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Last night’s Harvest Moon rose at 6:49, just minutes before the official sun set. Top Cat and I were watching for it from the best vantage point in our hometown:

From the parking lot of the train station.

I am very attracted to parking lots. I like their geometry, and I like their sense of space. I like the way they are not usually thought of as aesthetic objects — but each one has been carefully designed to express something essential about the area they surround.

This parking lot is for a small station on the LIRR (Long Island Rail Road) and is unusual because it’s free. (Most parking lots on this line, one of the two Gold Coast lines, charge a monthly fee for commuters.) The station house (in the upper right corner) was built in 1887 and is the only one that still has its pot bellied stove that was the original source of heat in the waiting room– if I were a railroad obsessive I’d be real excited about that. The stove doesn’t work, it’s only for show. The waiting room is heated, but most people sit in their cars on Winter mornings, with the car engine running, until their train comes. Yeah. There are a lot of assholes in my town. We live about half a mile from this station.

That’s the 6:36 from Penn Station (in Manhattan) pulling out of our station at 7:25, heading for Oyster Bay.

You see that building on the hill at the end of the street (above)? That’s the local high school. The writer Michael Crichton graduated from this school in 1960. The last school superintendent here was put in prison in 2005 for stealing 8 million dollars from the schools budget — the school board didn’t notice that all that money was missing until a secretary (in cahoots with the superintendent) was caught writing herself very large checks…and with a strangely large, custom-built beach house for a school secretary. Yeah. We have a lot of assholes on the school board.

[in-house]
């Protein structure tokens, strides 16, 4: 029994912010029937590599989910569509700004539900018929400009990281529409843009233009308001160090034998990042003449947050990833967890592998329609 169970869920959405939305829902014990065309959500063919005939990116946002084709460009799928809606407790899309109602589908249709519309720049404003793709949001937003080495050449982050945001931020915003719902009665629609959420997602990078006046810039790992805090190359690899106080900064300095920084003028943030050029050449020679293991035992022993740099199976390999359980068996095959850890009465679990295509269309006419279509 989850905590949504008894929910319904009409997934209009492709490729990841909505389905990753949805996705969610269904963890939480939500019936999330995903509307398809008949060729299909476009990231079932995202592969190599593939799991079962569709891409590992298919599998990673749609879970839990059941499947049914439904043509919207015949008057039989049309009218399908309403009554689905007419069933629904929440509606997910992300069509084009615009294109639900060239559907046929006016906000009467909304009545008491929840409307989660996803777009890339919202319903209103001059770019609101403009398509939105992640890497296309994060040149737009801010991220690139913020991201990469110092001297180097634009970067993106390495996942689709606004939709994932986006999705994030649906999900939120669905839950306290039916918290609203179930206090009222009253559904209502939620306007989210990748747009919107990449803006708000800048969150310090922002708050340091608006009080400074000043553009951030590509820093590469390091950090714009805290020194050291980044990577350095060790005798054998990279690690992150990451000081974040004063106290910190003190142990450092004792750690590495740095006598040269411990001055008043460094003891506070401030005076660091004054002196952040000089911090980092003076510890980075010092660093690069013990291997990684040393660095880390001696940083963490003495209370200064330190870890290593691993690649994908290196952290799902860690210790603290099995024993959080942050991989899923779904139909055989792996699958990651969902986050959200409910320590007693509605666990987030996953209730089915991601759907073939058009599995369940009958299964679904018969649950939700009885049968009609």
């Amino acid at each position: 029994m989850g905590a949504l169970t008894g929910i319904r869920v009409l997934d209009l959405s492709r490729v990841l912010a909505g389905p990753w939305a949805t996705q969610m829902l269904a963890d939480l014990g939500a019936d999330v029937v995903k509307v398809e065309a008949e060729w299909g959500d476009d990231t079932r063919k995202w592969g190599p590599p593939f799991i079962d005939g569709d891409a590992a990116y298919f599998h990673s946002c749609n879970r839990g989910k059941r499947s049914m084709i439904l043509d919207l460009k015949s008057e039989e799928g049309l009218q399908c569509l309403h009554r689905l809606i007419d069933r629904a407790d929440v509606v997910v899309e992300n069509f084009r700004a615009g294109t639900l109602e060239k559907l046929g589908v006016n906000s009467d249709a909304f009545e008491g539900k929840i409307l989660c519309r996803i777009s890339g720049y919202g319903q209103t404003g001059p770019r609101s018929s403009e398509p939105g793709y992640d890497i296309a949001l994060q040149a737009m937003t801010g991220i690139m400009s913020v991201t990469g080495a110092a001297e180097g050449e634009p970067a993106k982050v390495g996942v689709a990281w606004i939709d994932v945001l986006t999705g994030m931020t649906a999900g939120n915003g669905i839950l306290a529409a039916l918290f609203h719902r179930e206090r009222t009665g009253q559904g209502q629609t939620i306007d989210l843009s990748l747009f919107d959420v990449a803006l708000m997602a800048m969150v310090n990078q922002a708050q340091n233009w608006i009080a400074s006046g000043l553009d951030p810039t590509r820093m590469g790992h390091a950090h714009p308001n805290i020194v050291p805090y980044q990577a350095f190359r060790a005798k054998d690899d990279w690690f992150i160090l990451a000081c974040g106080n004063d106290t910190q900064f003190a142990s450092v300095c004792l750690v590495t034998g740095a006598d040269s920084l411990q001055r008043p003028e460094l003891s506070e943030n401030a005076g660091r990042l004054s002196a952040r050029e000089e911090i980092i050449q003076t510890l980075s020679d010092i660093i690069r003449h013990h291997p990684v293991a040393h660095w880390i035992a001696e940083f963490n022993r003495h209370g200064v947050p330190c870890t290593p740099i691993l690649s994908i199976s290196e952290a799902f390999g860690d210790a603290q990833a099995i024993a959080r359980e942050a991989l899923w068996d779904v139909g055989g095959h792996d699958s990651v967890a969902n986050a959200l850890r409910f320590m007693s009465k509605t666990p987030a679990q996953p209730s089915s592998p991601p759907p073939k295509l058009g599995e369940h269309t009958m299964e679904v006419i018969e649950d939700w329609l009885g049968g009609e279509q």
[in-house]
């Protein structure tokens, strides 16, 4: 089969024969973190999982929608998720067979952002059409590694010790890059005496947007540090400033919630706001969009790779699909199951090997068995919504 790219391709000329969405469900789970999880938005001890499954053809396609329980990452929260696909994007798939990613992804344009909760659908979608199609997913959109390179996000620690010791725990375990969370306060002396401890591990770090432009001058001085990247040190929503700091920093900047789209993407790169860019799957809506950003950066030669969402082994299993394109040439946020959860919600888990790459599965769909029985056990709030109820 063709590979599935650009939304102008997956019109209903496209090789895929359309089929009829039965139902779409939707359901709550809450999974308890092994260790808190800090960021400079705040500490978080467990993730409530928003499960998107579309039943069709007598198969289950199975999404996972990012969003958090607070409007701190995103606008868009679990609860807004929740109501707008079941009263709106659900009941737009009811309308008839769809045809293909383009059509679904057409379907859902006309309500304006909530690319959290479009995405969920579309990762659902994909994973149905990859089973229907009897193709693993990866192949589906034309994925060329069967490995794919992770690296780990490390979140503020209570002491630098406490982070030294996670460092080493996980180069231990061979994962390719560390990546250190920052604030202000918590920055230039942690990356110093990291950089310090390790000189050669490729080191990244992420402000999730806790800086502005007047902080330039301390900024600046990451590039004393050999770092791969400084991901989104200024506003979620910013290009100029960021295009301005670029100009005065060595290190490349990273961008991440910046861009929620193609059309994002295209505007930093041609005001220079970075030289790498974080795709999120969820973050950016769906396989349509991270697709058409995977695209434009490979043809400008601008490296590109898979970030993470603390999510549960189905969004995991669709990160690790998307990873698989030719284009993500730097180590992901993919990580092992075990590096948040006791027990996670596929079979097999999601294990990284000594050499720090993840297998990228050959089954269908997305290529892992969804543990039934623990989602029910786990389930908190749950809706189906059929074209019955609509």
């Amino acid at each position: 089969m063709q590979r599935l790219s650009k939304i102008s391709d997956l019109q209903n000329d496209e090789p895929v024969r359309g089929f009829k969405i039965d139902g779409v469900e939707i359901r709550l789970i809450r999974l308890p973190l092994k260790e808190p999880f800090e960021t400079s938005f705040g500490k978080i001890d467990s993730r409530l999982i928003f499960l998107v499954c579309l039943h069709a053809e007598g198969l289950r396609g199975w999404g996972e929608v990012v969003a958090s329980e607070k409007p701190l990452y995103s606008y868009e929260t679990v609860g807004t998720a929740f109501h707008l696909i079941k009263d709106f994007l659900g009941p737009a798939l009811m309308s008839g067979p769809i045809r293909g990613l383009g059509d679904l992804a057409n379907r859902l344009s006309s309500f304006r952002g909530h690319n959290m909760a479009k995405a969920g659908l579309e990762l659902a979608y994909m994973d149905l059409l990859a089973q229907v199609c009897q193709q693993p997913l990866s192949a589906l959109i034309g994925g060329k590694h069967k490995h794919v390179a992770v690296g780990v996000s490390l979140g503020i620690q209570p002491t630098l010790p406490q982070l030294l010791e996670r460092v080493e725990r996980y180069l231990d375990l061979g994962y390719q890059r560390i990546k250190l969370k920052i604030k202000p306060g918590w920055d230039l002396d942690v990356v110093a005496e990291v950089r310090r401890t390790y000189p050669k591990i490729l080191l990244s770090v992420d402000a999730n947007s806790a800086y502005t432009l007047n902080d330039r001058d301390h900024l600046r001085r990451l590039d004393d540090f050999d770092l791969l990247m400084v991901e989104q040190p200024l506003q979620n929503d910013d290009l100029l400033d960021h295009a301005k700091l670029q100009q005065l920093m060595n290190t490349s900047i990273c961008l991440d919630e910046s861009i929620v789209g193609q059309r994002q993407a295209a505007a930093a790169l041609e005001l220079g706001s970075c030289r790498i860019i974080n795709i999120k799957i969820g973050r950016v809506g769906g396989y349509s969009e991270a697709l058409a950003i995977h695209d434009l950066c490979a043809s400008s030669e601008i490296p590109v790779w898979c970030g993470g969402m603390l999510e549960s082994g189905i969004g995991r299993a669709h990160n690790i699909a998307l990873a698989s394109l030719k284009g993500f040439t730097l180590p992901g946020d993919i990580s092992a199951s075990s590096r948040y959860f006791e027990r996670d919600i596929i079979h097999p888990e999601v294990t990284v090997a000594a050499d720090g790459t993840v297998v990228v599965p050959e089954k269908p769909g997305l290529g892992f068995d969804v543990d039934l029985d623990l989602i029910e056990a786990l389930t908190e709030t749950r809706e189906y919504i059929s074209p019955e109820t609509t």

These guys look like regulars. Each train that comes and goes in and out of the city has its regulars, guys who always sit in the same seats every day. When you get four or five regulars on a train, they usually play cards and then carpool on the drive home.

All the commuters have gone now, the parking lot has regained its composure. Another thing I like about parking lots is that even when they are full, they always have an eery feel of abandonment. But an emptyparking lot…there is nothing more stark than an empty parking lot. I find it thought provoking, the Sisyphean function and the loneliness of the parking lot.

The night sky deepens. The parking lot is indifferent to time. The next Super Harvest Moon (that is, a Harvest Moon that coincides with the Fall Equinox) will take place in 2019.

I hope someone’s claimed these cars by then.

What about you? Got  any good parking lots near you?

By the way, this month’s painting lesson will be about Sun Sets. I’ll paint a September sun set this weekend and put the step-by-step instructions up here on Monday. Ah, September: it’s all about the fading light.

2 comments to Harvest Moon

  • I found my favorite fall color of this year in my local grocery store parking lot yesterday. I couldn’t see the parking lot for the tree! So beautiful. If you want to take a peek at Pacific Northwest fall color I posted a photo of the tree on my blog today.

  • Deborah

    Most of the parking lots around here look like they are based on a 3 yr old’s crayon scribble — an obstacle course getting in and out that I find very annoying.

    But I know the feel of lots like the one you describe, and I realized the ones I can think of do seem to connect with commuting: the lot at the ferries in Bellingham WA most recently felt like that. A sort of mystery, a liminal state between here and there, lingers in those lots.

    But here we have some intriguing odd lots, user-created — dirt tracks down to a place by Blackiston creek where people park and fish; a gravel indentation in front of one of the utility towers on top of “The Knobs” — a ridge that provides a wonderful view of the Ohio Valley.

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